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Panasonic Lumix DMC-ZS1 (DMC-TZ6)
10.1MP | 25-300mm (12X) ZOOM | $270/£215

The ZS1 is the ZS3's junior partner in Panasonic's compact superzoom duo. The cameras are overall very similar and, like the ZS3, the ZS1 offers 10.1 megapixels, albeit on a different sensor. While in the standard 4:3 aspect ratio the output size is identical the ZS3 uses some of the 'spare' pixels on its 12.7 effective megapixel sensor to create 16:9 images. The ZS1 simply crops in from the 4:3 image to vary the aspect ratio. The other main differences between the models are the ZS1's smaller and lower resolution screen and the lack of HD video. The ZS1 only offers 848 x 480 Wide VGA video capture.

  • 10.1 effective Megapixels
  • 25-300mm equiv lens with 12x optical zoom and up to 85.6x Extra Optical Zoom
  • WVGA video (848 x 480 pixels), 30 fps (Motion JPEG)
  • 2.7-inch LCD with 230,000 dots resolution
  • Optical Image Stabilizer
  • ISO sensitivity up to 1600 (up to 3200 in High ISO scene mode)
  • Face Detection and Tracking, Dynamic Range enhancer (iExposure)
  • 27 scene modes and Intelligent Auto Mode
  • Battery life: 320 shots (CIPA standard)

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Overview

Panasonic has stuck to the tried-and-tested design formula of previous DMC-TZ generations (now called ZS in the US but still 'TZ' in the rest of the world). The position of some of the dials has been swapped around (and the dimensions have shrunk slightly) but the overall shapes and the reassuring all-metal build have remained remarkably unchanged.

What has changed though is the Leica-branded lens. The zoom factor has been increased to 12x and it now offers an even more versatile zoom range from 25 to 300mm (35mm equivalent), covering all sorts of photographic tasks, from group shots in confined spaces to wildlife or sports (as long as the subjects aren't moving too fast). Like with all models in this comparison, it also offers image stabilization.

Ergonomically the ZS1 does a good job. The small grip and a rear thumb rest allow for one-handed operation although, at least at the long end of the lens, you should probably use both hand for optimal results. The user interface has hardly changed from the previous generation. There is a four-way controller which also gives you direct access to flash, macro, self-timer and exposure compensation setting. For all other frequently used shooting parameters there is the quick menu that has its dedicated button, too. The ZS1's screen offers the fairly standard resolution of 230,000 dots but we found it very difficult to view in brighter conditions. This hold true for most camera LCDs but the ZS1's screen is somewhat worse than average.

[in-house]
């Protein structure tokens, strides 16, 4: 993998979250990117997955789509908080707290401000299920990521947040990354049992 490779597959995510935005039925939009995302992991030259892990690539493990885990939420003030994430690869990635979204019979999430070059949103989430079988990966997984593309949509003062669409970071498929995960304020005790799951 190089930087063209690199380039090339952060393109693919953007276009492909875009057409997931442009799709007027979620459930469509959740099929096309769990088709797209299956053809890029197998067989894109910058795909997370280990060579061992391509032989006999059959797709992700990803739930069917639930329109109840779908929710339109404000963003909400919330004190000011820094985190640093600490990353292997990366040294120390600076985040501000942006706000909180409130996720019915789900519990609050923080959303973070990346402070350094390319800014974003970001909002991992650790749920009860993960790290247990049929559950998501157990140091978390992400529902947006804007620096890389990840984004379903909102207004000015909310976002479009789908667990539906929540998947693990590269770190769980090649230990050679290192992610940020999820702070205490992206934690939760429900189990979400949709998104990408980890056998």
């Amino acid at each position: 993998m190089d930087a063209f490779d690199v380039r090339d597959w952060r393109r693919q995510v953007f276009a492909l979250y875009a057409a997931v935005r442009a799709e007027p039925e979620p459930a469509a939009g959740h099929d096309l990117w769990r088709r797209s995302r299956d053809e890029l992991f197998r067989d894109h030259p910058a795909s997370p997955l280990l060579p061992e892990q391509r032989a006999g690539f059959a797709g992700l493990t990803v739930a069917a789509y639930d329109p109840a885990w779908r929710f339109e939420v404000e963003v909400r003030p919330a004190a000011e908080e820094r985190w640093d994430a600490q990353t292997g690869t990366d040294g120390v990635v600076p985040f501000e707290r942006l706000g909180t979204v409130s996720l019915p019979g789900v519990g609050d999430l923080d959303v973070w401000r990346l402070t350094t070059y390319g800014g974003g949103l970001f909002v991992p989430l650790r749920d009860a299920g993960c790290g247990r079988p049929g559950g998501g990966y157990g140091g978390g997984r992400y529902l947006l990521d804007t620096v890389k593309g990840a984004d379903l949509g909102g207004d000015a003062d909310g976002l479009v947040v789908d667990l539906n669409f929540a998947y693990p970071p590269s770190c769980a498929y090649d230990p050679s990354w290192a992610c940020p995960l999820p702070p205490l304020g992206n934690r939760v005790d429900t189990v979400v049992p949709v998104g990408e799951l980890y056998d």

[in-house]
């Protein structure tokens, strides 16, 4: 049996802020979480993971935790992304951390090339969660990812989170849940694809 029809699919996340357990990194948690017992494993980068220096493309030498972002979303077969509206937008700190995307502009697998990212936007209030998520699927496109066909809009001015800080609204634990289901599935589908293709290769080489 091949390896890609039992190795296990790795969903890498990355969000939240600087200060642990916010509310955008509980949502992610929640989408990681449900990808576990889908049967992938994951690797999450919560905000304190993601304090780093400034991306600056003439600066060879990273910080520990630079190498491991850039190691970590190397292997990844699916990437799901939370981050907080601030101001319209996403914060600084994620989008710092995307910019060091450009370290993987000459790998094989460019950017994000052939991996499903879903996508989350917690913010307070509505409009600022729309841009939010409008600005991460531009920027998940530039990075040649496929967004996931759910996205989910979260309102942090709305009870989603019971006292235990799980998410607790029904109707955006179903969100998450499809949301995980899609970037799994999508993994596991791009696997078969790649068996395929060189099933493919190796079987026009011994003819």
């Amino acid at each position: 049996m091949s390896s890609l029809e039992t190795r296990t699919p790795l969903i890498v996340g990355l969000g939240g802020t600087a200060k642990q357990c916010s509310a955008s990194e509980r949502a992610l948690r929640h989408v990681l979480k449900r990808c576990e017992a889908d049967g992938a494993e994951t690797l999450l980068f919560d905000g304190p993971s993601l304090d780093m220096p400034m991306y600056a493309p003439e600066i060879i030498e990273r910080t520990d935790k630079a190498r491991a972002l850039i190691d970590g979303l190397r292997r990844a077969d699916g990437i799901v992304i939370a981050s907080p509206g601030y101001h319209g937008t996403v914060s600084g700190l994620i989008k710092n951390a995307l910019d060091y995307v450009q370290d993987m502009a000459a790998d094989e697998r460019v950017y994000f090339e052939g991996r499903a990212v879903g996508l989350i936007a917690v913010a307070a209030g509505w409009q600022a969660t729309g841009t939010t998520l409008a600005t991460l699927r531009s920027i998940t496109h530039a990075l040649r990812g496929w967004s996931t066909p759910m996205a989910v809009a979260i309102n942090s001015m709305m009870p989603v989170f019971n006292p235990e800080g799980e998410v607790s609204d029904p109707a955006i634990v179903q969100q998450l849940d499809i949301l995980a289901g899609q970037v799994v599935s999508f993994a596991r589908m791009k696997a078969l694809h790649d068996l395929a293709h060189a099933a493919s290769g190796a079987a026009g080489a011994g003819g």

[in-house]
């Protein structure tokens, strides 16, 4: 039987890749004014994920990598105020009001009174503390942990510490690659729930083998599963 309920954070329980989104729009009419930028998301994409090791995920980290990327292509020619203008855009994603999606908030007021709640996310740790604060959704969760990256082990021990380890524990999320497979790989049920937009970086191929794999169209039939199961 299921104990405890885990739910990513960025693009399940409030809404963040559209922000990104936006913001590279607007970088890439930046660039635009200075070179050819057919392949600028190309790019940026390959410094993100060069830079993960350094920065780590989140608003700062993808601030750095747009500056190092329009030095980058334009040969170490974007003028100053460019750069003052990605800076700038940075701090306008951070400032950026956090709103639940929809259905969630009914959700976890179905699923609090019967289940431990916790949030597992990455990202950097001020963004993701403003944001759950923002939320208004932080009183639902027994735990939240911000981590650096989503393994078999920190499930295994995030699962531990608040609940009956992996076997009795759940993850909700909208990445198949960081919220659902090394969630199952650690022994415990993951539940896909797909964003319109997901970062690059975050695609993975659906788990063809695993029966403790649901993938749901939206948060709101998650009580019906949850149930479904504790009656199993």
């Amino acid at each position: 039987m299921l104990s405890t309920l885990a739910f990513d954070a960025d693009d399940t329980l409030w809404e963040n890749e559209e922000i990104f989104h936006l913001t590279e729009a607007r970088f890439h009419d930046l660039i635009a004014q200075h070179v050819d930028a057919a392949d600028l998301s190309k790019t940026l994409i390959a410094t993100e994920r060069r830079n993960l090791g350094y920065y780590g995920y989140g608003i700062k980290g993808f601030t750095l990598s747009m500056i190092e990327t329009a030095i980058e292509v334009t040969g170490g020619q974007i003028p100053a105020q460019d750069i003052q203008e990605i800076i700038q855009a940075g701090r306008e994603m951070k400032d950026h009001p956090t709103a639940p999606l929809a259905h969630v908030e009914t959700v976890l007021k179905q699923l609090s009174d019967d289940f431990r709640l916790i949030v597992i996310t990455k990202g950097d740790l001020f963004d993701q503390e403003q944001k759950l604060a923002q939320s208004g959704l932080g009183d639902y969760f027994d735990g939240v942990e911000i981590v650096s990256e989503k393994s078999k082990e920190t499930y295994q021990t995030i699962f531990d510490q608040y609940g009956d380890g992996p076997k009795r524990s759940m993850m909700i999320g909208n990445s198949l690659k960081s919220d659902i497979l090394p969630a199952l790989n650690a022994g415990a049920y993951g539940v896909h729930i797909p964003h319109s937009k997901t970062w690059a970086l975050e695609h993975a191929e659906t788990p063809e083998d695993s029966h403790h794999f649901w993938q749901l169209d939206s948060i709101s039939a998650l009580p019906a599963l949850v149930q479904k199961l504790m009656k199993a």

If you're new to Panasonic compact cameras the mode slider might require some adjustment time. While on most cameras a half-press of the shutter button will always take you back to shooting mode on the ZS1 (and most other Panasonic compacts) you'll have to flick the switch to get there which could make you miss the occasional spontaneous snap.

Key Features

The ZS1/TZ6 shares a body with its forebears and its sibling. It's a subtly-styled thing with a dimpled thumb recess at the back and a small bulge on the front to give your fingers something to curl 'round. You're not likely to start adding exposure compensation while holding it one-handed, but you can shoot and zoom with ease.
This photo shows the ZS1 with the zoom at full extension. The lens extends relatively little and therefore it's not too obvious when you're zooming to get close-ups.

At the back we find the usual Panasonic array of buttons. A four-way controller is used for navigation and in shooting mode gives access to exposure compensation, flash, focus and self-timer settings.

Below are the Display button and the Quick menu button that gives you access to the most often changed shooting settings.

Compared to the TZ4/5 the top layout has been slightly changed. The mode dial is now on the far right but the position of the On/Off button and the shutter button/zoom rocker combination remains pretty much unchanged.
Alongside with its sister model ZS3 and the Canon SX200 IS, the Panasonic ZS1 offers a 12x zoom. At F4.9 at the long end (300mm equiv.) the Panasonics share some of the fastest lenses in this comparison.
Pressing its dedicated button brings up the Quick Menu that allows direct access to many of the key shooting settings (exactly which settings those are depends on how automated the selected shooting mode is).